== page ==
Heywood controlled the intelligence services as well as the police and the CPS. He also had his spies in Buckingham Palace and his Private Office Group controlled access to Cabinet Ministers. He was immensely powerful, although he overplayed his hand in 2012 when he entered into the German Intelligence conspiracy to commit regicide and he was very properly taken out, ironically using bio-technology originally developed by Mengele at Dachau. Lord Heywood’s termination with extreme prejudice sent a strong signal to European capitals that Britain was no longer prepared to be a German client state. His death, which very frankly did not come a moment too soon, no offense intended, was a liberating moment, rather like the death of Mussolini was for Italy. (The parallel is not exact of course – if anything Heywood was more of a fascist than old Benito, and rather less charming.)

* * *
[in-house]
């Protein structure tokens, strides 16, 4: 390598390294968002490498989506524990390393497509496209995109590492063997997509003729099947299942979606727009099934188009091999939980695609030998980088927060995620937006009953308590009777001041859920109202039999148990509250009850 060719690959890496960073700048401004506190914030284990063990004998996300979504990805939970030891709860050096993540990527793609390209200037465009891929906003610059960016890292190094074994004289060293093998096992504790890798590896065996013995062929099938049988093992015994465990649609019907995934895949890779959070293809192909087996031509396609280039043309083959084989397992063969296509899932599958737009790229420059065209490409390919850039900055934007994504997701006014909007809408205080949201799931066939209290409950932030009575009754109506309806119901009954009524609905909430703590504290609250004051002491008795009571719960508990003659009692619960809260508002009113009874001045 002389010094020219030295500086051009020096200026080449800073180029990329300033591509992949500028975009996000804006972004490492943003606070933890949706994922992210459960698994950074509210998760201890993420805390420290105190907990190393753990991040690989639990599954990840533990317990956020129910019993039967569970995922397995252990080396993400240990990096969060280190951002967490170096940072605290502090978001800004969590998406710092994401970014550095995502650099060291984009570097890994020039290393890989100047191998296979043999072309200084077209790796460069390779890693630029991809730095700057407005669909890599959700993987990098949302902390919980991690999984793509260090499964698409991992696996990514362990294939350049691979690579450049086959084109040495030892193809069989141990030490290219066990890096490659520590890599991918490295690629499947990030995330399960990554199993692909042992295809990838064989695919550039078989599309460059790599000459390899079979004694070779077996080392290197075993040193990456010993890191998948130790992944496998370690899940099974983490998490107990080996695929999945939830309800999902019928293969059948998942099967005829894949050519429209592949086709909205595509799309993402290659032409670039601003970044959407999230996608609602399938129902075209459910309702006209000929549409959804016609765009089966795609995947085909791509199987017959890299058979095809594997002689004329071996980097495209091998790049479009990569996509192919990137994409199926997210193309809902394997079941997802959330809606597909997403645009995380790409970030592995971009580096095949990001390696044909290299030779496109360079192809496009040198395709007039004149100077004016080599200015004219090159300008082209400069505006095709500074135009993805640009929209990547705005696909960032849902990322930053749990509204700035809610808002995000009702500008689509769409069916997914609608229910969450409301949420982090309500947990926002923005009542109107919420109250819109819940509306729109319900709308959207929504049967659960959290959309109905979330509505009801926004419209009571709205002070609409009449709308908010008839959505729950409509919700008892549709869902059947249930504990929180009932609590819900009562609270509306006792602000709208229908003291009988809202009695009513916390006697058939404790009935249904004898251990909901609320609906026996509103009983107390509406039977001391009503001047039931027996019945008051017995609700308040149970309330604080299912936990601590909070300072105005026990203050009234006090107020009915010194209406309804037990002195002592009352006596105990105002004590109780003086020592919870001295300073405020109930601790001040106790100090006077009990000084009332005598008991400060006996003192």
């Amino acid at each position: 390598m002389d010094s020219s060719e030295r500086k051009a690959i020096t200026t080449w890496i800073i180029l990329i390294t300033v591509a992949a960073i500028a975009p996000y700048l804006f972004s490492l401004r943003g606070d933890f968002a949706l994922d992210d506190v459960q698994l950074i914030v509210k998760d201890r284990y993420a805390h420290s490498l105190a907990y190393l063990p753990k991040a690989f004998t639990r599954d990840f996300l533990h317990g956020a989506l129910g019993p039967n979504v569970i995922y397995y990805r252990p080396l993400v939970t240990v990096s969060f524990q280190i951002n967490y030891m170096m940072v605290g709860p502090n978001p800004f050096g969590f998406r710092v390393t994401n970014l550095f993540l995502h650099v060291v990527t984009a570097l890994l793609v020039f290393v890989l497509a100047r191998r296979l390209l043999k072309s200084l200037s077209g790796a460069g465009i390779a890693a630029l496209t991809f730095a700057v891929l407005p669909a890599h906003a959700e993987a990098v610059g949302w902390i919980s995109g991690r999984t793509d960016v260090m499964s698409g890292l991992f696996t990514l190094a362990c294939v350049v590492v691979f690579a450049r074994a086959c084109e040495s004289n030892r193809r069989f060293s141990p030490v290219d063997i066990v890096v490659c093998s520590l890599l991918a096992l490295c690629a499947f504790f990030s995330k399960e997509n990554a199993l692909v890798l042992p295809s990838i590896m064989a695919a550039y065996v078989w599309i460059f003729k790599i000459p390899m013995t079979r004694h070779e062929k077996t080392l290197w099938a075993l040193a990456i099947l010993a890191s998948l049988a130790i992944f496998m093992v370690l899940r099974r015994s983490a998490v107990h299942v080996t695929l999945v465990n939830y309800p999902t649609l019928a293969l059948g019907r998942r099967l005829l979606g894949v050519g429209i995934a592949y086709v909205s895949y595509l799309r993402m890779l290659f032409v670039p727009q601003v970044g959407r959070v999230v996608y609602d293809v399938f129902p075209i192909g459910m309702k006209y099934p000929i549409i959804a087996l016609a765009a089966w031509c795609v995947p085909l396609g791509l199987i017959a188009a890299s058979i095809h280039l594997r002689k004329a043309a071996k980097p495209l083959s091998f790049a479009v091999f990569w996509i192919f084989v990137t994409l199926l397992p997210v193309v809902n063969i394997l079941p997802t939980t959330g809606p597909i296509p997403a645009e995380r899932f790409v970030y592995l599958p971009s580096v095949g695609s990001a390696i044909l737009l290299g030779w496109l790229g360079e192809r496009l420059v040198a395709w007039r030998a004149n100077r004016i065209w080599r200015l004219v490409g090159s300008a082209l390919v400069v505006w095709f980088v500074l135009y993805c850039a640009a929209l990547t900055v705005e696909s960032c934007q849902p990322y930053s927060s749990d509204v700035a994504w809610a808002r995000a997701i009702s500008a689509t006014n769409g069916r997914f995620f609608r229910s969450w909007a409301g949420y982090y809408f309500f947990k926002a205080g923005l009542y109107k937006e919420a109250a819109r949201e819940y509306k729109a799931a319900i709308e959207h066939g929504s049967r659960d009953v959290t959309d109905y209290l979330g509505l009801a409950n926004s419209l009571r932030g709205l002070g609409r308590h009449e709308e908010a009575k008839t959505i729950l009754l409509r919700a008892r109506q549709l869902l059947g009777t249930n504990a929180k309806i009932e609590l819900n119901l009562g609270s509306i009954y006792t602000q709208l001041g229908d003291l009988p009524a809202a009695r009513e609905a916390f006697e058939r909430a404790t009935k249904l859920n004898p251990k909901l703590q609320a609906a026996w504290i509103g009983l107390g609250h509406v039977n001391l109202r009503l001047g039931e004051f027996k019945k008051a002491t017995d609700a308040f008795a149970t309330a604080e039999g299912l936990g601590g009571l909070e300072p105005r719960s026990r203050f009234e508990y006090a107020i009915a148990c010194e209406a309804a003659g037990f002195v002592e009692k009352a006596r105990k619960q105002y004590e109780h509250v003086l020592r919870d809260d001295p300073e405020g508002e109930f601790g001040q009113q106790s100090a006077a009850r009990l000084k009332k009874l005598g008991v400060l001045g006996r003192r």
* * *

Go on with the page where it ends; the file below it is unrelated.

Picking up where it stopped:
Boris will be up against the Forces of Evil from day one. He will need intelligence-literate members of the Cabinet to avoid the fate which befell my old friend Margaret Thatcher. Her government staggered from one incident of mass murder to another, without ever knowing who was organising them. Her closest advisers were taken out on German orders, laundered through the IRA. Planes were blown up, or caught fire, Tube stations were set alight, oil rigs blew up – you name it, it happened.
Germany will try to rain hammer blows on the Johnson government. It will need to be prepared and must be ready to hit back. If the new Cabinet consists solely of house-trained idiots like the last one, heaven help us!
Jeremy Hunt’s campaign was not helped by Iran’s illegal seizure of the British tanker MV Stena Impero (49,683 tons fully loaded displacement, call-sign MBPR5) in the Persian Gulf in the final week of the campaign. Not unfairly, Hunt was made to look useless. He even had to ask the German and French foreign ministers for help, poor man!
Paris and Berlin were falling about laughing of course. They offered a bit of meaningless diplomatic support (probably having cleared the seizure in advance) as long as we did nothing. This was pretty much what the Foreign Office were planning to do anyway.
There is no such thing as a humiliation so great that it will provoke the Foreign Office into action. They’re pussies, no offense intended. They make the State Department look pro-American.